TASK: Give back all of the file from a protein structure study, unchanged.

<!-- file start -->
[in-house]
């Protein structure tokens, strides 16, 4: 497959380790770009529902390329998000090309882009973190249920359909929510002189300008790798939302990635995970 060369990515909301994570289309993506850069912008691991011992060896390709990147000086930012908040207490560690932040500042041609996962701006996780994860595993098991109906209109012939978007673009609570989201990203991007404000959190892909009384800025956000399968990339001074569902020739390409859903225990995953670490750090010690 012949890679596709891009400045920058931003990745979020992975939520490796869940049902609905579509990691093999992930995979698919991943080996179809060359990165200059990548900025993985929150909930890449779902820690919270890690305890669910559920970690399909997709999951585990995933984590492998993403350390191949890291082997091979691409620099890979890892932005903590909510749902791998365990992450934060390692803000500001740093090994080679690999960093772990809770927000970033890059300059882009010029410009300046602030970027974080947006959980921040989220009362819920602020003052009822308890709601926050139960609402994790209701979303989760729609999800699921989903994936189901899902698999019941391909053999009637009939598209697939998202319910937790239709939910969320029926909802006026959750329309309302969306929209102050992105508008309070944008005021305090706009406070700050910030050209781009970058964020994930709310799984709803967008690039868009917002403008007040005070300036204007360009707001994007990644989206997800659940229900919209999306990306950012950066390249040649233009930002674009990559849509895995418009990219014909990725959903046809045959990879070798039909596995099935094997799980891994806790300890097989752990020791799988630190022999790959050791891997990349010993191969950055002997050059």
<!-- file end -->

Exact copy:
[in-house]
């Protein structure tokens, strides 16, 4: 497959380790770009529902390329998000090309882009973190249920359909929510002189300008790798939302990635995970 060369990515909301994570289309993506850069912008691991011992060896390709990147000086930012908040207490560690932040500042041609996962701006996780994860595993098991109906209109012939978007673009609570989201990203991007404000959190892909009384800025956000399968990339001074569902020739390409859903225990995953670490750090010690 012949890679596709891009400045920058931003990745979020992975939520490796869940049902609905579509990691093999992930995979698919991943080996179809060359990165200059990548900025993985929150909930890449779902820690919270890690305890669910559920970690399909997709999951585990995933984590492998993403350390191949890291082997091979691409620099890979890892932005903590909510749902791998365990992450934060390692803000500001740093090994080679690999960093772990809770927000970033890059300059882009010029410009300046602030970027974080947006959980921040989220009362819920602020003052009822308890709601926050139960609402994790209701979303989760729609999800699921989903994936189901899902698999019941391909053999009637009939598209697939998202319910937790239709939910969320029926909802006026959750329309309302969306929209102050992105508008309070944008005021305090706009406070700050910030050209781009970058964020994930709310799984709803967008690039868009917002403008007040005070300036204007360009707001994007990644989206997800659940229900919209999306990306950012950066390249040649233009930002674009990559849509895995418009990219014909990725959903046809045959990879070798039909596995099935094997799980891994806790300890097989752990020791799988630190022999790959050791891997990349010993191969950055002997050059």